One morning in 1858 Charles Darwin picked up his mail and discovered a letter from Alfred Russel Wallace. Darwin had spent 20 years working out evidence to support his theory of natural selection, secure in the knowledge that the theory was too radical and the details too arcane for anyone else to have thought out. He could have published all or part of his work at almost any point; his closest scientific friends often urged him to do so. But he kept silent because he dreaded the consequences: Publication would invite public condemnation likely to make Rome's reception of Galileo look friendly. He didn't think that he could bear the notoriety.
Then came the paper from Wallace, laying out the theory of natural selection in words that could very nearly have been Darwin's own.
Janet Browne could not have chosen a more dramatic incident to begin the second book of her riveting two-volume biography of Darwin. In the entire range of intellectual history, there is not a moment that tops the Darwin-Wallace collision for sheer human drama. With Wallace somewhere in the remote rain forest of southeast Asia - weeks away by the fastest steamers - no one would ever have known if Darwin had "lost" that manuscript. It is unlikely that he even considered such a course.
Over the course of these two volumes, we come to understand the man's character intimately. Partly because Browne has waded through endless bundles of family letters that have sat unread since the original recipients tied them with silk ribbons. Partly because Browne, a British professor of the history of biology, understands Darwin's world. But mostly because she is a master of the art of biography.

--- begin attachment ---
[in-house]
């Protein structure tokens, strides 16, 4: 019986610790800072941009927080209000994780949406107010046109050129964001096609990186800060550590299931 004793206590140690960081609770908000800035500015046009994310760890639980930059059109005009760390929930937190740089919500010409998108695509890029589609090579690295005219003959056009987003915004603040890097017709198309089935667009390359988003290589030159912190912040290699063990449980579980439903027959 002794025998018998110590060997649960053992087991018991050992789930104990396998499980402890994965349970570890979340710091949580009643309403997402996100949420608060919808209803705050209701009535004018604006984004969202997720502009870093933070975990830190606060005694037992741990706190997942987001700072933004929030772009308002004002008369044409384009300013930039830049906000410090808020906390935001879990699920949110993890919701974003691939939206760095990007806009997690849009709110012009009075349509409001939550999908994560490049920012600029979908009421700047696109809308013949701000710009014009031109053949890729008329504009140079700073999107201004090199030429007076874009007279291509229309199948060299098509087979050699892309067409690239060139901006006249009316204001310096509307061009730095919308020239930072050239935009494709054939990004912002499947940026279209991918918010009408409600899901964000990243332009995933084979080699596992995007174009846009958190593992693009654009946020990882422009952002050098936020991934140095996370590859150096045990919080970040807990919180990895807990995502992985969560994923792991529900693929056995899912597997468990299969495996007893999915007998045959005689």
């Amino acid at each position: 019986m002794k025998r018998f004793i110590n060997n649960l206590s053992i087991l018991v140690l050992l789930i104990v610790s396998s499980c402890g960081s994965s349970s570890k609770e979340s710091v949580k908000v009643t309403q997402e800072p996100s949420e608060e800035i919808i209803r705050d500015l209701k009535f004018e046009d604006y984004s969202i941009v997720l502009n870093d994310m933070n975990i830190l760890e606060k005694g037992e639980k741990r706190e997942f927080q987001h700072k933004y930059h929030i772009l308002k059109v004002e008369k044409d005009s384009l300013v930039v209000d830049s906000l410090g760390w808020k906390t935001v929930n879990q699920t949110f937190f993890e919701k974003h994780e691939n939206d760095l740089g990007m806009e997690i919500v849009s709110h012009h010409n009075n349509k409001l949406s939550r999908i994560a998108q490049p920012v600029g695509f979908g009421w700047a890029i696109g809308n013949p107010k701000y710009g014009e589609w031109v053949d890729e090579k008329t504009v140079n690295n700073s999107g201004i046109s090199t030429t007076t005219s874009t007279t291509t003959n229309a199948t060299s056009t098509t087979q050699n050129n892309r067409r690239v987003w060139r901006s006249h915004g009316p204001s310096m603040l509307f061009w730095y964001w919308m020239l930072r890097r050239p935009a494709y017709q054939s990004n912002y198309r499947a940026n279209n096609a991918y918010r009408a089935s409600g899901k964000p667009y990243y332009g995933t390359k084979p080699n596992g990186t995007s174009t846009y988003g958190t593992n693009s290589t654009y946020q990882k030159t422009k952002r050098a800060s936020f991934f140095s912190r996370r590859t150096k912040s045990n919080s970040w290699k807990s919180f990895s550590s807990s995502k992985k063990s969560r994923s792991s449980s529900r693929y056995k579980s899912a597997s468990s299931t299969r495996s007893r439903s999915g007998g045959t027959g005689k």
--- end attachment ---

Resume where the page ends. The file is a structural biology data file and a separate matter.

Darwin was bound to publish Wallace's paper. The great question was, would he publish his own? His agonized decision came down to deciding which he dreaded more: facing the public scorn that evolution aroused in Victorian England, or allowing credit for the theory that had been his life's work to go to someone else. At this point the story becomes weirdly modern.
Darwin inhabited an old-fashioned world that is very foreign to us. He got the chance to explore not because he was a qualified scientist, but because he was a conversable gentleman from the right sort of family. He never held a paying job. Some English gentlemen did work, but it was more respectable to settle in a big country house and live on inherited money. Charles married his first cousin, and each of them inherited part of grandpapa Wedgewood's china fortune.
But the most startlingly unmodern thing about Darwin was, in the words of his son Francis, "the curious fact that he who has altered the face of Biological Science, and is in this respect the chief of the moderns, should have written and worked in so …